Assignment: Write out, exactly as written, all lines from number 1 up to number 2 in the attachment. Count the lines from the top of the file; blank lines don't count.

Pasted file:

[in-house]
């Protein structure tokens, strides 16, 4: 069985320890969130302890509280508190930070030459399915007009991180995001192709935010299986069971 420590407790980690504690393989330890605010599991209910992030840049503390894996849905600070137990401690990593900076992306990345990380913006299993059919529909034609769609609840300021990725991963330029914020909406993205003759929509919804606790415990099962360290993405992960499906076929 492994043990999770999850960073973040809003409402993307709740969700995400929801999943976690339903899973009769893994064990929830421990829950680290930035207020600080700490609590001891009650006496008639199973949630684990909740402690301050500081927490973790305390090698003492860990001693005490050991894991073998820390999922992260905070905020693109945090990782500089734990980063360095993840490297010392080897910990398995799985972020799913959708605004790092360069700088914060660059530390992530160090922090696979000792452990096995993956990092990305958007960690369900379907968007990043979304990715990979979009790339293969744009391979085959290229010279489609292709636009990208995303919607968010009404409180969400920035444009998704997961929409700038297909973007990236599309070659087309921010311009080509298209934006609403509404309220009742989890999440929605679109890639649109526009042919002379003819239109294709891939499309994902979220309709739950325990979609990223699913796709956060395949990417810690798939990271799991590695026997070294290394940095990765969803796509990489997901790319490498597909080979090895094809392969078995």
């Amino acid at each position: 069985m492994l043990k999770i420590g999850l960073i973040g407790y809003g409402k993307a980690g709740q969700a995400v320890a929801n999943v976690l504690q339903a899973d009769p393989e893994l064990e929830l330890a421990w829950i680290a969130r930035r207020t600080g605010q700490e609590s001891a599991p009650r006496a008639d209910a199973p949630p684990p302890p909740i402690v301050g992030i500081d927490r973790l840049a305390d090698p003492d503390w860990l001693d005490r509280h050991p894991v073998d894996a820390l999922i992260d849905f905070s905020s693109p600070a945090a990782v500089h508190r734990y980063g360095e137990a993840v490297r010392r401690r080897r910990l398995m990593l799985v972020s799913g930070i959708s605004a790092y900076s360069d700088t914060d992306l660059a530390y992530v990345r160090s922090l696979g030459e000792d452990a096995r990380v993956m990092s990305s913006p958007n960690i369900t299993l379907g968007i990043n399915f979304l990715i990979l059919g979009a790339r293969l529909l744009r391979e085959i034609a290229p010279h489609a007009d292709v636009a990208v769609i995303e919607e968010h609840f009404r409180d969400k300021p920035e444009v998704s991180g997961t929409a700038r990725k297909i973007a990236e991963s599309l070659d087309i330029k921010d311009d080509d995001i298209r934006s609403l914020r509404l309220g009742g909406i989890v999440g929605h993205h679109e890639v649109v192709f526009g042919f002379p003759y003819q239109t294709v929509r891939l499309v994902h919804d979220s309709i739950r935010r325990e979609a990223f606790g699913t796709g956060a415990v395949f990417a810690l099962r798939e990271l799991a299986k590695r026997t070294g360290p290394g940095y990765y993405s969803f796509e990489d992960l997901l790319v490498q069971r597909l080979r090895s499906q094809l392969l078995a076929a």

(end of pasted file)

[in-house]
């Protein structure tokens, strides 16, 4: 069985320890969130302890509280508190930070030459399915007009991180995001192709935010299986069971 420590407790980690504690393989330890605010599991209910992030840049503390894996849905600070137990401690990593900076992306990345990380913006299993059919529909034609769609609840300021990725991963330029914020909406993205003759929509919804606790415990099962360290993405992960499906076929 492994043990999770999850960073973040809003409402993307709740969700995400929801999943976690339903899973009769893994064990929830421990829950680290930035207020600080700490609590001891009650006496008639199973949630684990909740402690301050500081927490973790305390090698003492860990001693005490050991894991073998820390999922992260905070905020693109945090990782500089734990980063360095993840490297010392080897910990398995799985972020799913959708605004790092360069700088914060660059530390992530160090922090696979000792452990096995993956990092990305958007960690369900379907968007990043979304990715990979979009790339293969744009391979085959290229010279489609292709636009990208995303919607968010009404409180969400920035444009998704997961929409700038297909973007990236599309070659087309921010311009080509298209934006609403509404309220009742989890999440929605679109890639649109526009042919002379003819239109294709891939499309994902979220309709739950325990979609990223699913796709956060395949990417810690798939990271799991590695026997070294290394940095990765969803796509990489997901790319490498597909080979090895094809392969078995």